Craving inspiration? Here, you will find prompts, triggering subjects, and featured work from One Lit Place writers that can be used to generate new ideas.
The form will show itself: the below may take you into story, essay, poetry…
“I write because I don’t know what I think until I read what I say.”
~ Flannery O’Connor
If you’d like to share your work with the writers of One Lit Place, register to have free unlimited access to the Writers Lounge (or Log In HERE), where you can get and give feedback, exchange work, and be amongst your peers.
The following three photographs are from Greg Price, writer, photographer, professor.
Gregory Price: Art, Design & Photography | Redouble
Take these photos and run…
Narrative to Music
What book would you put a 10-song playlist to? How would the music inform the music in a new translation of its own?
The Mind/Body Connection
Many writers know there is a mind-body connection between walking/running/swimming and writing. For others, it’s showering or gardening. See what Jay Baron Nicorvo does with his running practice: https://www.pw.org/writers_recommend/jay_baron_nicorvo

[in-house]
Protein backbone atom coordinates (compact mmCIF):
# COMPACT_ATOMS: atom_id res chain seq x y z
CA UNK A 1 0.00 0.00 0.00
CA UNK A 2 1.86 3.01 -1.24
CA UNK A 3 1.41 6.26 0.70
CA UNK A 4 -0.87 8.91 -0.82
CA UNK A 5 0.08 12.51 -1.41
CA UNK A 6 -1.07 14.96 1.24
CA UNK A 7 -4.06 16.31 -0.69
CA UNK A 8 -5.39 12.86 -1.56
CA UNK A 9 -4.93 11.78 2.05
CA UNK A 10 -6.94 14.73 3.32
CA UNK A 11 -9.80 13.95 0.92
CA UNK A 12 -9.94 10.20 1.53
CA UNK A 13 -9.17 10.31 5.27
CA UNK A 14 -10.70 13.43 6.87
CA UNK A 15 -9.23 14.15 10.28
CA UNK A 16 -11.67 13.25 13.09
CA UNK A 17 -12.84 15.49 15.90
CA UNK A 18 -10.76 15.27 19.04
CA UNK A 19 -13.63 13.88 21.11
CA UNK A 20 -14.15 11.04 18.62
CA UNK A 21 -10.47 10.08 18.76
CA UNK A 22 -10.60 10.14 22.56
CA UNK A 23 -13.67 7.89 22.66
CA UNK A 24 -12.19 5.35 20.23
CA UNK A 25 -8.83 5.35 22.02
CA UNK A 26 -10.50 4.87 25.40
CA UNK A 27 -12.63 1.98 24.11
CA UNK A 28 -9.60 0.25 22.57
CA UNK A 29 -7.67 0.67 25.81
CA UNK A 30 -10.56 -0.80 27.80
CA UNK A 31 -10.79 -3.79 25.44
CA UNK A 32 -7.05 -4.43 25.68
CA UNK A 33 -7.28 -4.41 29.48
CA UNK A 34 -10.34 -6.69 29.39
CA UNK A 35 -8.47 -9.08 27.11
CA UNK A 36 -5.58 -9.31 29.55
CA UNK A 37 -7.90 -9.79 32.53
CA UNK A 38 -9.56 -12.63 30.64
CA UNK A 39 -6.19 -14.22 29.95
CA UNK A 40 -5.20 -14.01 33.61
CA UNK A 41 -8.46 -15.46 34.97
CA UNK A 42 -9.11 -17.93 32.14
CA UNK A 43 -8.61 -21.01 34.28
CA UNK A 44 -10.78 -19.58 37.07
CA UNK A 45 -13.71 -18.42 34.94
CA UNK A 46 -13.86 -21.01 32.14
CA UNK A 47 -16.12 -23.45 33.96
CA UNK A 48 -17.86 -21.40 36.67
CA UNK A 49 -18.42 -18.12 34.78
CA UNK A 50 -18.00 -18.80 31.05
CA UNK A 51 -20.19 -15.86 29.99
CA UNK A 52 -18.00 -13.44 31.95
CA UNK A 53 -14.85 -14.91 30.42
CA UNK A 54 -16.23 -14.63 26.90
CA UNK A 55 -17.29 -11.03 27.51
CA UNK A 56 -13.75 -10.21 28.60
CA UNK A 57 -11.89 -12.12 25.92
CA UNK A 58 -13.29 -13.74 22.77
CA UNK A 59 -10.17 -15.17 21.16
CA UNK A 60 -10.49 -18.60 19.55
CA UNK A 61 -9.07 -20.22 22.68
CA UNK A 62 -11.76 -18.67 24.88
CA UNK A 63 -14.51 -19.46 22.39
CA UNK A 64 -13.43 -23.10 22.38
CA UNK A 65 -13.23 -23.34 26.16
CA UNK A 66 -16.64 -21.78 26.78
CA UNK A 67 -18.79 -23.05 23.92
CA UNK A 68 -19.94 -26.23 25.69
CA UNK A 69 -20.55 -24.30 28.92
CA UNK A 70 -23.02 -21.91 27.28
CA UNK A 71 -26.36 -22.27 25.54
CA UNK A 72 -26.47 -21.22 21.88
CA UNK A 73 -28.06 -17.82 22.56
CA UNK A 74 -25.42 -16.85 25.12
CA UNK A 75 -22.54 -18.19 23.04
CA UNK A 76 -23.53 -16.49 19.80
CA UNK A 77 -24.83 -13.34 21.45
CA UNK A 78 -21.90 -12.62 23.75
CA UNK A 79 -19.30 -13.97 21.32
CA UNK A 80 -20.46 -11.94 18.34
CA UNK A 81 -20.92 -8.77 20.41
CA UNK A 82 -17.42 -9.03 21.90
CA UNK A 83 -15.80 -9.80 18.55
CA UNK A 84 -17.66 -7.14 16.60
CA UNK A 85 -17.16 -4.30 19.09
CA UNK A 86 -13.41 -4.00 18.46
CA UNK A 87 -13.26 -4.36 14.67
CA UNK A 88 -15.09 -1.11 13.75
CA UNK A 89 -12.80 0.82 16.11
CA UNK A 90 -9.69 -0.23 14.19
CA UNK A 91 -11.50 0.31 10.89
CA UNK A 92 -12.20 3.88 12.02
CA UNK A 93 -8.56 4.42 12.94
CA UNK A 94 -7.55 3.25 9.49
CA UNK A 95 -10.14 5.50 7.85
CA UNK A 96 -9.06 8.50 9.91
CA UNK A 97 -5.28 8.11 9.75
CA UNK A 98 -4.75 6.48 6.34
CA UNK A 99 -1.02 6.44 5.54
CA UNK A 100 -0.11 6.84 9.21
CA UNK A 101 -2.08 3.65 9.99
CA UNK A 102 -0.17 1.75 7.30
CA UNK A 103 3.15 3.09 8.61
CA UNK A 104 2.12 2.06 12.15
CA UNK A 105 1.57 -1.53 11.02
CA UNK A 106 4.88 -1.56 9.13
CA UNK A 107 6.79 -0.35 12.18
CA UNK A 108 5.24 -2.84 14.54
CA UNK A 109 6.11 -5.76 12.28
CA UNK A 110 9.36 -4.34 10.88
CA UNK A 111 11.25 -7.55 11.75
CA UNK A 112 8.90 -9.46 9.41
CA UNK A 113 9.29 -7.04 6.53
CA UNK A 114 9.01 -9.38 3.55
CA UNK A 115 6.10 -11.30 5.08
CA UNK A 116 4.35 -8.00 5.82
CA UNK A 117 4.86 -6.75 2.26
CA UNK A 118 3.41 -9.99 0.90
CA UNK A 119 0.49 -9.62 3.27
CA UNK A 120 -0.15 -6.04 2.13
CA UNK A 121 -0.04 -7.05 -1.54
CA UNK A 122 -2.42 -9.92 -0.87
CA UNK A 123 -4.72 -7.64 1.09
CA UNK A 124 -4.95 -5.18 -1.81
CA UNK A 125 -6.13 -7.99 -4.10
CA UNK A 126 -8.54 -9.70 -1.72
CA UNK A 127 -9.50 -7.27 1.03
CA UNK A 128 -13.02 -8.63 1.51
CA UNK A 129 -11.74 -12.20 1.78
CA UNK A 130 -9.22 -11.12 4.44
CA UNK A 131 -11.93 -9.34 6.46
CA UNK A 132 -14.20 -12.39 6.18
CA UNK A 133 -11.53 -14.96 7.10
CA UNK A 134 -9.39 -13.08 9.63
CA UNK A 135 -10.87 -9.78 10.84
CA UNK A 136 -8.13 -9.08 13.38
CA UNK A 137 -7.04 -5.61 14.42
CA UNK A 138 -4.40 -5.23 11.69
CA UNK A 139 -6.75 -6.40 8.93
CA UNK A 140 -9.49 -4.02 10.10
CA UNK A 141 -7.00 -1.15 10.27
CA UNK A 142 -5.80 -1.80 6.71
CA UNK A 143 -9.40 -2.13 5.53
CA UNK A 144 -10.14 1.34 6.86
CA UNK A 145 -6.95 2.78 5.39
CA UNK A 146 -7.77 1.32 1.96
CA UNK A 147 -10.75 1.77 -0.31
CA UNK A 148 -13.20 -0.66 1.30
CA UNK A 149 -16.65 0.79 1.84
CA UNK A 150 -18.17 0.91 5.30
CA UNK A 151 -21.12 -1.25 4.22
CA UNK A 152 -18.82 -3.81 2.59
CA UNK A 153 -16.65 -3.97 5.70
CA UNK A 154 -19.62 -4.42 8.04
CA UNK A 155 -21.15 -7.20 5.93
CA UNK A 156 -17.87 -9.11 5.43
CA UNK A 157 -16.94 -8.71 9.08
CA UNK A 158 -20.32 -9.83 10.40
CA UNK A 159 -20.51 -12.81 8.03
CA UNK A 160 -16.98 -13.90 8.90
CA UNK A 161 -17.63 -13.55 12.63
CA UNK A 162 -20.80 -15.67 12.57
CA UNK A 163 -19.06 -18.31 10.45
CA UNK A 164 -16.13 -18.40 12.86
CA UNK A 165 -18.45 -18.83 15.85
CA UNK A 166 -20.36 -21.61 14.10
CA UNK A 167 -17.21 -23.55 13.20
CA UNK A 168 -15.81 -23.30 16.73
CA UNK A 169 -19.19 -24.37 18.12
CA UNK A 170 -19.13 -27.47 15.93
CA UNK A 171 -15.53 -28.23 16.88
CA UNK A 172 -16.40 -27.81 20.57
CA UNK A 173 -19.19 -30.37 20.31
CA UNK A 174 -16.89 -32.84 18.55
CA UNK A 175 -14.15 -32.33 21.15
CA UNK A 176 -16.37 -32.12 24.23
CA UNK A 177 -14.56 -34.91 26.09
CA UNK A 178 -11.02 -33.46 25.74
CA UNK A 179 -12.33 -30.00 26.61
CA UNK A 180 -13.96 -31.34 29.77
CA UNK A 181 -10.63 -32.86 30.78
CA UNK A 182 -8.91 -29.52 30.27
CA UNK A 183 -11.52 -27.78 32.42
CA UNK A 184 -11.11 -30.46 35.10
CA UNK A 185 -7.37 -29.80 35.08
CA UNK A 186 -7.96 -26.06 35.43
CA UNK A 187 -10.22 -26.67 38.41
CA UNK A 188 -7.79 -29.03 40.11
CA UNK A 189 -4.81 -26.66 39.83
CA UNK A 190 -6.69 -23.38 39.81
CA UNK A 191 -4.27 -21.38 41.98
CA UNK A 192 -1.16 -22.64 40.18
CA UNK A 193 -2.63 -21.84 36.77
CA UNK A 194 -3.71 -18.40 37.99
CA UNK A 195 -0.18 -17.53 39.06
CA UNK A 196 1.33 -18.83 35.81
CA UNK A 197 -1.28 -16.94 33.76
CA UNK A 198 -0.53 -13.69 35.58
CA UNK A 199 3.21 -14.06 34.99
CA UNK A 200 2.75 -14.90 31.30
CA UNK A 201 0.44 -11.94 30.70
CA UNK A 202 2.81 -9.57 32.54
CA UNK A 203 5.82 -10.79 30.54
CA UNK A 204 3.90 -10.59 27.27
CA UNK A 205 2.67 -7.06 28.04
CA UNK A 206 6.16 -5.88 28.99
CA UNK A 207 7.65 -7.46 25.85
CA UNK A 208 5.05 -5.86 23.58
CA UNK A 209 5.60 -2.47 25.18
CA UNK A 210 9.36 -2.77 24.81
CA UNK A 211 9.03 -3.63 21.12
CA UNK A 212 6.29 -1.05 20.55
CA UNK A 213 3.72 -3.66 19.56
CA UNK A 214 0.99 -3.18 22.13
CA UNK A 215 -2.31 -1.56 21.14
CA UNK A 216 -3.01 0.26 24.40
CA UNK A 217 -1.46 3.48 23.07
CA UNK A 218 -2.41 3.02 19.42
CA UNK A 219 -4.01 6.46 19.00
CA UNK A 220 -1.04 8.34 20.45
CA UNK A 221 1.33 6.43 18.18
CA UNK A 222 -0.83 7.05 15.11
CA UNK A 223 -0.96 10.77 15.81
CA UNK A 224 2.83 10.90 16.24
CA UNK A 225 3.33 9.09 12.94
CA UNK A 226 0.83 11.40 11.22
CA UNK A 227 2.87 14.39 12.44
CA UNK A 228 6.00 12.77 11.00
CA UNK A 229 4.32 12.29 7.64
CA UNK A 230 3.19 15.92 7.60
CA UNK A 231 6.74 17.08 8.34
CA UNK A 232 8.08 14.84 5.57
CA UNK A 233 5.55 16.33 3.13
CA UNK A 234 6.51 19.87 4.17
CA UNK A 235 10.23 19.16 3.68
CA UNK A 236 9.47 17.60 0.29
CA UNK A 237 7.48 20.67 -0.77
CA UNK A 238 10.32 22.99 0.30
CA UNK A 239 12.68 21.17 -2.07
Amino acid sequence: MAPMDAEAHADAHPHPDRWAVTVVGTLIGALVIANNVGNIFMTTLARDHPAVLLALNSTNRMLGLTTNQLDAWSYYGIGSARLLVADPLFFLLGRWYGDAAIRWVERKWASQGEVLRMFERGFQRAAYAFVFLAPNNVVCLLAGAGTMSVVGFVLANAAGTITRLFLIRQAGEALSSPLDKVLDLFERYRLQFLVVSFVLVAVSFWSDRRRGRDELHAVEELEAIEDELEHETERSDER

When/where do you think best?
Bad Advice from Good Writers
Today, I ran into a good article about bad advice from writers (http://lithub.com/on-terrible-writing-advice-from-famous-writers/)
Some of the bad advice is so bad it’s hilarious:
“Include a beautiful woman with raven locks and porcelain skin, preferably quite young, and let her die tragically of some unknown ailment.”
–Edgar Allan Poe
“Write only when you have something to say.”
(well, how the heck will you know when that is if you don’t write?)
This last one may be the worst of them all:
“Don’t go into great detail describing places and things.”
The writer of the article, Danielle Dutton, says, and what of “Woolf and her gorgeous “Kew Gardens” (“From the oval shaped flower-bed there rose perhaps a hundred stalks spreading into heart-shaped or tongue-shaped leaves half way up and unfurling at the tip red or blue or yellow petals marked with spots of colour raised upon the surface; and from the red, blue or yellow gloom of the throat emerged a straight bar, rough with gold dust and slightly clubbed at the end. The petals were voluminous enough to be stirred by the summer breeze, and when they moved, the red, blue and yellow lights passed one over the other, staining an inch of the brown earth beneath with a spot of the most intricate colour”), so thick with visual description it seems almost to become a garden itself?
Your prompt: pick something so small so overlook able you might not see it were you not prompted to spend attention and time engaging with it, and describe it in Woolf-ian detail. Let yourself enjoy that thing, the words you use, the essence of it.